Today in Conservative Media is a daily roundup of the biggest stories in the right-wing press.
The Trump administration’s budget dropped Monday with much of what makes Trump Trump: lots of proposed defense spending, a nod toward infrastructure, coupled with steep cuts to social programs like Medicare. In the end, the proposed budget is likely more policy signaling to various interest groups than actual, potential policy. Conservative media seemed less interested in the Trump budget than mainstream outlets and left publications that instantly parsed the Trump budget looking for evidence of priorities and policy implications, but, by late in the day, responses from conservative media outlets began to trickle in.
From traditional conservative corners, the worry continues to be that the party of fiscal discipline now has the taste for sweet, sweet spending. “Our infrastructure isn’t crumbling, but our national fiscal position could use some shoring up,” the editors at National Review wrote Monday. “The economy is not currently in need of stimulus, but the Republicans’ instinct for fiscal conservatism is.”
Nathanael Blake at the Federalist frames the budget’s—and the country’s— indifference to the national debt in moral terms—and thinks others should too. “There seem to be two main factors behind our disinclination to describe persistent deficit spending—and the massive national debt it produces—as a moral wrong,” Blake writes. “The first is that the national debt doesn’t seem real to us; it is just numbers somewhere in the ether. Even people who consistently oppose reckless deficit spending tend to treat it abstractly. The second is that both parties are thoroughly guilty of contributing to the problem, so partisans have a strong incentive to be indulgent on the subject.”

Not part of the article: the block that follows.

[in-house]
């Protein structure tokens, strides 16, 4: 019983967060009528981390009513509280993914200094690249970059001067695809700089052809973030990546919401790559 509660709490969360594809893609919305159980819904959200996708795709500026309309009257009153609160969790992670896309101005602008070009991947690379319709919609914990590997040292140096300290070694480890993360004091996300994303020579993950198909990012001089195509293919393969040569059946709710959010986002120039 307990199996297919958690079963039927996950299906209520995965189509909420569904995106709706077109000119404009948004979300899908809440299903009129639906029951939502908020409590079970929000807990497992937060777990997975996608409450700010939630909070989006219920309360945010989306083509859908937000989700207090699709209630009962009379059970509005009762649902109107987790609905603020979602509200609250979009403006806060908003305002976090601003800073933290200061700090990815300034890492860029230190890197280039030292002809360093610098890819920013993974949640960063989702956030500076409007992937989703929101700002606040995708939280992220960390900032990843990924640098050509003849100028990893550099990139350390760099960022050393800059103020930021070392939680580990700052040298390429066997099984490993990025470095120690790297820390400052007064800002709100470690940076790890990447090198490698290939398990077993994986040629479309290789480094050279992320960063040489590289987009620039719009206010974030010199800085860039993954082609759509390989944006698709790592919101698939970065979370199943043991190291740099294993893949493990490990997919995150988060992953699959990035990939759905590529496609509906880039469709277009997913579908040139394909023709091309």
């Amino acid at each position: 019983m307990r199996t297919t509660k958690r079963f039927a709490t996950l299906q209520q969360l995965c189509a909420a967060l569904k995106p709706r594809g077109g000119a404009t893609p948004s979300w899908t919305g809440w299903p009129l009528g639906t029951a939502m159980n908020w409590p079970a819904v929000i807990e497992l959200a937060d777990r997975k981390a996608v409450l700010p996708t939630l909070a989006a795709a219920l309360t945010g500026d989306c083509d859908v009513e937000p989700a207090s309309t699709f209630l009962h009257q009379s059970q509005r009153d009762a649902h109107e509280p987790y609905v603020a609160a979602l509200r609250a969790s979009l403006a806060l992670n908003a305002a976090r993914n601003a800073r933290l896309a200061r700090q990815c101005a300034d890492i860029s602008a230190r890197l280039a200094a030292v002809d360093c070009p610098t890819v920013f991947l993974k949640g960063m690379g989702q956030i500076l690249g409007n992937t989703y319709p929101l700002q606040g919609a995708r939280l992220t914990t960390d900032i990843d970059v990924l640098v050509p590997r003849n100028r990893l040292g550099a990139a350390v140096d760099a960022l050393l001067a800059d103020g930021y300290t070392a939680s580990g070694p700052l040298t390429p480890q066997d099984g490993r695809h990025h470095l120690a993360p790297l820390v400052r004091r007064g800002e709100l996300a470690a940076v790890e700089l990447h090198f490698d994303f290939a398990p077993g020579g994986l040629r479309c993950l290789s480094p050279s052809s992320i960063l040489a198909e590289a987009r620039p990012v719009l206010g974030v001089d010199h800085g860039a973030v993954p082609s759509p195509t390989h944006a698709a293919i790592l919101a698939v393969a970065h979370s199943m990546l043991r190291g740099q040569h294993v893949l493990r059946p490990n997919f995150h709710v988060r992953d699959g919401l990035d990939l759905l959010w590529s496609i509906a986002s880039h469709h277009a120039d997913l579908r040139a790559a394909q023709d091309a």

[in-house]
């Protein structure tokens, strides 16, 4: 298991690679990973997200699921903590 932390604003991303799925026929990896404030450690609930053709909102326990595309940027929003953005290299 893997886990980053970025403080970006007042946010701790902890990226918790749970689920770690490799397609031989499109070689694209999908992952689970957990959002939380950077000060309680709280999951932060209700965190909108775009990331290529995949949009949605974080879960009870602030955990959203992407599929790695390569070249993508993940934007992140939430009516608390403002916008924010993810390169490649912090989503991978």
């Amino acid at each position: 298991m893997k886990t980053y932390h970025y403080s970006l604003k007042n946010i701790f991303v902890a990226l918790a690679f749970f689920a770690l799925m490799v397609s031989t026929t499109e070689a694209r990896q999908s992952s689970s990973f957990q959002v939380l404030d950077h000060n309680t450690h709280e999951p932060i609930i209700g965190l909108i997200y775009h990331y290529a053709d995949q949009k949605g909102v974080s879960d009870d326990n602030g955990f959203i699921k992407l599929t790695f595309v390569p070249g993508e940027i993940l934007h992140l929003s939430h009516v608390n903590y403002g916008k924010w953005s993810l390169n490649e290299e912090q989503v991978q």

As for the nuts and bolts of the bill? “On the down side, there is a lot of new federal spending here,” Christian Britschgi writes at Reason. “On the upside, there is an effort to shift a lot of the financing burden for new projects onto states, localities, individual users, and private investors, to streamline regulations on those new projects, and to make it easier to privatize existing federal assets.” Neil Munro at Breitbart focused on the immigration-related provisions in the bill, noting that it asks Congress for “$1.6 billion in appropriations to build 65 more miles of border wall in 2019—and is also asking for $18 billion to be set aside in the two-year budget for border-wall funding over the next few years.”
In other news
Over the first weekend of the Olympic Games in Pyeongchang there was plenty of political posturing and diplomatic posing, particularly in Vice President Mike Pence sharing close quarters with Kim Yo-jong, the sister of North Korean leader Kim Jong-un. The media obsessed over the interactions—real and perceived—between the pair, sitting just a few seats from one another. Jokes clanged around the internet, American press picked up on South Korean media dubbing the North Korean president’s sister “Kim Jong-un’s Ivanka,” and conservative media had had enough.